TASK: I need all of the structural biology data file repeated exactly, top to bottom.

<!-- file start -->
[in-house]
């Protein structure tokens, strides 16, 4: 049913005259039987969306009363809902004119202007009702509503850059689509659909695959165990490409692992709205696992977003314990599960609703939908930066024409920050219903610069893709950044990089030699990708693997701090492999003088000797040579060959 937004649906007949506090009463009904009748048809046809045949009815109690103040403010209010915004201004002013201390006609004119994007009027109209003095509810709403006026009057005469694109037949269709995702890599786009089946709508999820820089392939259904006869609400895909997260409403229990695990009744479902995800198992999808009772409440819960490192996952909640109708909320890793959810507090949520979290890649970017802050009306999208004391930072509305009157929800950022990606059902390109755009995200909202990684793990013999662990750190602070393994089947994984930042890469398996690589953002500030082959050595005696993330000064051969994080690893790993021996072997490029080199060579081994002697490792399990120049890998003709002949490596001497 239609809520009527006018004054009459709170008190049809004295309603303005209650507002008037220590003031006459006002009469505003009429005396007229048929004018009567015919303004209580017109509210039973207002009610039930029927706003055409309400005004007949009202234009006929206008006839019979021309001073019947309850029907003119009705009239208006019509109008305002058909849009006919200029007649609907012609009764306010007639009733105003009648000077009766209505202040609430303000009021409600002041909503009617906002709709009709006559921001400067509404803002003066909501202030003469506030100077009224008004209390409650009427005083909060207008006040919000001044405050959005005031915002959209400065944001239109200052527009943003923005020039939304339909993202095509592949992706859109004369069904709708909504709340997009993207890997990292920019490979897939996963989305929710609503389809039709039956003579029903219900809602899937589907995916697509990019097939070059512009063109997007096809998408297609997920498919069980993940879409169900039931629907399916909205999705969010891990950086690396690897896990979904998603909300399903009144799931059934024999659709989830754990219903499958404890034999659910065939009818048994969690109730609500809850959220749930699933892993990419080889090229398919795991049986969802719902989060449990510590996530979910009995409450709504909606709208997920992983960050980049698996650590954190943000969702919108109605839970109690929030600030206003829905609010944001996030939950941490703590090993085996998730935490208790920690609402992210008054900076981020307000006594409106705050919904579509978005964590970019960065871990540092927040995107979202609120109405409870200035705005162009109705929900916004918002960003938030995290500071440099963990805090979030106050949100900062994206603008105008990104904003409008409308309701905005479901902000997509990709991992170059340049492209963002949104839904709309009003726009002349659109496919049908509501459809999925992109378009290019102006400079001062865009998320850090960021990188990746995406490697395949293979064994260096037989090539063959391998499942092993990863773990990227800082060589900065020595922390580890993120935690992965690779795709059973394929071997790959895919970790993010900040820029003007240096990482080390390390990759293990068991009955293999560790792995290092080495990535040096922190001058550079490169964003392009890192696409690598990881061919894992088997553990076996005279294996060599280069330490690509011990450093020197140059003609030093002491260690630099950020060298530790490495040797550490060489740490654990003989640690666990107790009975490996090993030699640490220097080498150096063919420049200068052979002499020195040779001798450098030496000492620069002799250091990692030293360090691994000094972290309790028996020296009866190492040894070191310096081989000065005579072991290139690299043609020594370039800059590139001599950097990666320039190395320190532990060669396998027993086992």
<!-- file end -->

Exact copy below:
[in-house]
């Protein structure tokens, strides 16, 4: 049913005259039987969306009363809902004119202007009702509503850059689509659909695959165990490409692992709205696992977003314990599960609703939908930066024409920050219903610069893709950044990089030699990708693997701090492999003088000797040579060959 937004649906007949506090009463009904009748048809046809045949009815109690103040403010209010915004201004002013201390006609004119994007009027109209003095509810709403006026009057005469694109037949269709995702890599786009089946709508999820820089392939259904006869609400895909997260409403229990695990009744479902995800198992999808009772409440819960490192996952909640109708909320890793959810507090949520979290890649970017802050009306999208004391930072509305009157929800950022990606059902390109755009995200909202990684793990013999662990750190602070393994089947994984930042890469398996690589953002500030082959050595005696993330000064051969994080690893790993021996072997490029080199060579081994002697490792399990120049890998003709002949490596001497 239609809520009527006018004054009459709170008190049809004295309603303005209650507002008037220590003031006459006002009469505003009429005396007229048929004018009567015919303004209580017109509210039973207002009610039930029927706003055409309400005004007949009202234009006929206008006839019979021309001073019947309850029907003119009705009239208006019509109008305002058909849009006919200029007649609907012609009764306010007639009733105003009648000077009766209505202040609430303000009021409600002041909503009617906002709709009709006559921001400067509404803002003066909501202030003469506030100077009224008004209390409650009427005083909060207008006040919000001044405050959005005031915002959209400065944001239109200052527009943003923005020039939304339909993202095509592949992706859109004369069904709708909504709340997009993207890997990292920019490979897939996963989305929710609503389809039709039956003579029903219900809602899937589907995916697509990019097939070059512009063109997007096809998408297609997920498919069980993940879409169900039931629907399916909205999705969010891990950086690396690897896990979904998603909300399903009144799931059934024999659709989830754990219903499958404890034999659910065939009818048994969690109730609500809850959220749930699933892993990419080889090229398919795991049986969802719902989060449990510590996530979910009995409450709504909606709208997920992983960050980049698996650590954190943000969702919108109605839970109690929030600030206003829905609010944001996030939950941490703590090993085996998730935490208790920690609402992210008054900076981020307000006594409106705050919904579509978005964590970019960065871990540092927040995107979202609120109405409870200035705005162009109705929900916004918002960003938030995290500071440099963990805090979030106050949100900062994206603008105008990104904003409008409308309701905005479901902000997509990709991992170059340049492209963002949104839904709309009003726009002349659109496919049908509501459809999925992109378009290019102006400079001062865009998320850090960021990188990746995406490697395949293979064994260096037989090539063959391998499942092993990863773990990227800082060589900065020595922390580890993120935690992965690779795709059973394929071997790959895919970790993010900040820029003007240096990482080390390390990759293990068991009955293999560790792995290092080495990535040096922190001058550079490169964003392009890192696409690598990881061919894992088997553990076996005279294996060599280069330490690509011990450093020197140059003609030093002491260690630099950020060298530790490495040797550490060489740490654990003989640690666990107790009975490996090993030699640490220097080498150096063919420049200068052979002499020195040779001798450098030496000492620069002799250091990692030293360090691994000094972290309790028996020296009866190492040894070191310096081989000065005579072991290139690299043609020594370039800059590139001599950097990666320039190395320190532990060669396998027993086992």